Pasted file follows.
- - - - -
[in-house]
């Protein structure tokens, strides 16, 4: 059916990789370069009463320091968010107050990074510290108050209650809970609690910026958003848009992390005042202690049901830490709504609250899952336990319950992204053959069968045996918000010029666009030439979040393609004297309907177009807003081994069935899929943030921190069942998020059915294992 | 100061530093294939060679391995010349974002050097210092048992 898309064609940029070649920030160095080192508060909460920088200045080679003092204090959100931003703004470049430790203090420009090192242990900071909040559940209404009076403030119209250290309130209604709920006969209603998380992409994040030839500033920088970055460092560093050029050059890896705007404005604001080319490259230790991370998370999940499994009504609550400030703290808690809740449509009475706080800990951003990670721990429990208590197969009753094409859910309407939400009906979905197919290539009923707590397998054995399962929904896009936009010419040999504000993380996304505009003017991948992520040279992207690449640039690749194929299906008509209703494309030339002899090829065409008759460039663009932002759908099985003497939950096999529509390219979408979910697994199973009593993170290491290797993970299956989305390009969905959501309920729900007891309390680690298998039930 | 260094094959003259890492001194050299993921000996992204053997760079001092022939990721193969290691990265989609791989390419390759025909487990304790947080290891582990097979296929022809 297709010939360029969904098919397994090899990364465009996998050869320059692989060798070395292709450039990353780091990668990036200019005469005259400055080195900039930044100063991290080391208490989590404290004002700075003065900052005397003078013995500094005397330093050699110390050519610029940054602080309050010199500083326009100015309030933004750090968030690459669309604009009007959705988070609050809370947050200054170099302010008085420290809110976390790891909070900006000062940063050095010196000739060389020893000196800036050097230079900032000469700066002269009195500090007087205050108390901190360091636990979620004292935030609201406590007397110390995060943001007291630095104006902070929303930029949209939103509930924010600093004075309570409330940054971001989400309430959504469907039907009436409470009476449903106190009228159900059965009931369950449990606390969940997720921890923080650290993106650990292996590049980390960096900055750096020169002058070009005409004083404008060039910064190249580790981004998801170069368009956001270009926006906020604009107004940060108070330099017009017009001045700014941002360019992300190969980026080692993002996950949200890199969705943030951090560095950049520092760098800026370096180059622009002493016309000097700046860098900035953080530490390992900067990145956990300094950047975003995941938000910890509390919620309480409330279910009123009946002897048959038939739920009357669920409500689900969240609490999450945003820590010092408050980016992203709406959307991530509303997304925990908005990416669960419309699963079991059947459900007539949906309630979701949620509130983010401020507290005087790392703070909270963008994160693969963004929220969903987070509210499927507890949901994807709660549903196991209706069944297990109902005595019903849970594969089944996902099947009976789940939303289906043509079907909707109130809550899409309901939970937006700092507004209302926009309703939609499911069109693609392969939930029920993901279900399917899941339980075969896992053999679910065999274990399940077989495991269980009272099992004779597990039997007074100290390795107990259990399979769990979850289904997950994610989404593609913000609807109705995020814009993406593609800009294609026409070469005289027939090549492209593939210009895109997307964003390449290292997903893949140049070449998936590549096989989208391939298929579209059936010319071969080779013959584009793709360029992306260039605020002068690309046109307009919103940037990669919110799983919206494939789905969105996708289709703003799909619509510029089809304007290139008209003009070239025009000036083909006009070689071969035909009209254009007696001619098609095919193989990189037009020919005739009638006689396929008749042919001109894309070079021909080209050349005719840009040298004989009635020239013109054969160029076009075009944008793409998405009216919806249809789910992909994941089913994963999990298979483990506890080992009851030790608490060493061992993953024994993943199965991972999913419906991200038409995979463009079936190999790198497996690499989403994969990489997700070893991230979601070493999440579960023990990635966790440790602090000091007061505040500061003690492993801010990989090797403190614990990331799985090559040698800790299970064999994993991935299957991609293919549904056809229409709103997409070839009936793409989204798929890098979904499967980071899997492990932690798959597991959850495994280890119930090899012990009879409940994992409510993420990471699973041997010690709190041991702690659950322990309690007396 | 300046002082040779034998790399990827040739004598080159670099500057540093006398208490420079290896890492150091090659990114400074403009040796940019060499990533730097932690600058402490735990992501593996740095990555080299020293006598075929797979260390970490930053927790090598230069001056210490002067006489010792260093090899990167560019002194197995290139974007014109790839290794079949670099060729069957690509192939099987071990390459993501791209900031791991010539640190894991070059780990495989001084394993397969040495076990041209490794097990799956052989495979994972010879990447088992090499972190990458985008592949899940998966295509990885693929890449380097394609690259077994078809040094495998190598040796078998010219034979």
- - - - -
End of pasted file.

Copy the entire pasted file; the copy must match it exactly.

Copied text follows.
[in-house]
């Protein structure tokens, strides 16, 4: 059916990789370069009463320091968010107050990074510290108050209650809970609690910026958003848009992390005042202690049901830490709504609250899952336990319950992204053959069968045996918000010029666009030439979040393609004297309907177009807003081994069935899929943030921190069942998020059915294992 | 100061530093294939060679391995010349974002050097210092048992 898309064609940029070649920030160095080192508060909460920088200045080679003092204090959100931003703004470049430790203090420009090192242990900071909040559940209404009076403030119209250290309130209604709920006969209603998380992409994040030839500033920088970055460092560093050029050059890896705007404005604001080319490259230790991370998370999940499994009504609550400030703290808690809740449509009475706080800990951003990670721990429990208590197969009753094409859910309407939400009906979905197919290539009923707590397998054995399962929904896009936009010419040999504000993380996304505009003017991948992520040279992207690449640039690749194929299906008509209703494309030339002899090829065409008759460039663009932002759908099985003497939950096999529509390219979408979910697994199973009593993170290491290797993970299956989305390009969905959501309920729900007891309390680690298998039930 | 260094094959003259890492001194050299993921000996992204053997760079001092022939990721193969290691990265989609791989390419390759025909487990304790947080290891582990097979296929022809 297709010939360029969904098919397994090899990364465009996998050869320059692989060798070395292709450039990353780091990668990036200019005469005259400055080195900039930044100063991290080391208490989590404290004002700075003065900052005397003078013995500094005397330093050699110390050519610029940054602080309050010199500083326009100015309030933004750090968030690459669309604009009007959705988070609050809370947050200054170099302010008085420290809110976390790891909070900006000062940063050095010196000739060389020893000196800036050097230079900032000469700066002269009195500090007087205050108390901190360091636990979620004292935030609201406590007397110390995060943001007291630095104006902070929303930029949209939103509930924010600093004075309570409330940054971001989400309430959504469907039907009436409470009476449903106190009228159900059965009931369950449990606390969940997720921890923080650290993106650990292996590049980390960096900055750096020169002058070009005409004083404008060039910064190249580790981004998801170069368009956001270009926006906020604009107004940060108070330099017009017009001045700014941002360019992300190969980026080692993002996950949200890199969705943030951090560095950049520092760098800026370096180059622009002493016309000097700046860098900035953080530490390992900067990145956990300094950047975003995941938000910890509390919620309480409330279910009123009946002897048959038939739920009357669920409500689900969240609490999450945003820590010092408050980016992203709406959307991530509303997304925990908005990416669960419309699963079991059947459900007539949906309630979701949620509130983010401020507290005087790392703070909270963008994160693969963004929220969903987070509210499927507890949901994807709660549903196991209706069944297990109902005595019903849970594969089944996902099947009976789940939303289906043509079907909707109130809550899409309901939970937006700092507004209302926009309703939609499911069109693609392969939930029920993901279900399917899941339980075969896992053999679910065999274990399940077989495991269980009272099992004779597990039997007074100290390795107990259990399979769990979850289904997950994610989404593609913000609807109705995020814009993406593609800009294609026409070469005289027939090549492209593939210009895109997307964003390449290292997903893949140049070449998936590549096989989208391939298929579209059936010319071969080779013959584009793709360029992306260039605020002068690309046109307009919103940037990669919110799983919206494939789905969105996708289709703003799909619509510029089809304007290139008209003009070239025009000036083909006009070689071969035909009209254009007696001619098609095919193989990189037009020919005739009638006689396929008749042919001109894309070079021909080209050349005719840009040298004989009635020239013109054969160029076009075009944008793409998405009216919806249809789910992909994941089913994963999990298979483990506890080992009851030790608490060493061992993953024994993943199965991972999913419906991200038409995979463009079936190999790198497996690499989403994969990489997700070893991230979601070493999440579960023990990635966790440790602090000091007061505040500061003690492993801010990989090797403190614990990331799985090559040698800790299970064999994993991935299957991609293919549904056809229409709103997409070839009936793409989204798929890098979904499967980071899997492990932690798959597991959850495994280890119930090899012990009879409940994992409510993420990471699973041997010690709190041991702690659950322990309690007396 | 300046002082040779034998790399990827040739004598080159670099500057540093006398208490420079290896890492150091090659990114400074403009040796940019060499990533730097932690600058402490735990992501593996740095990555080299020293006598075929797979260390970490930053927790090598230069001056210490002067006489010792260093090899990167560019002194197995290139974007014109790839290794079949670099060729069957690509192939099987071990390459993501791209900031791991010539640190894991070059780990495989001084394993397969040495076990041209490794097990799956052989495979994972010879990447088992090499972190990458985008592949899940998966295509990885693929890449380097394609690259077994078809040094495998190598040796078998010219034979």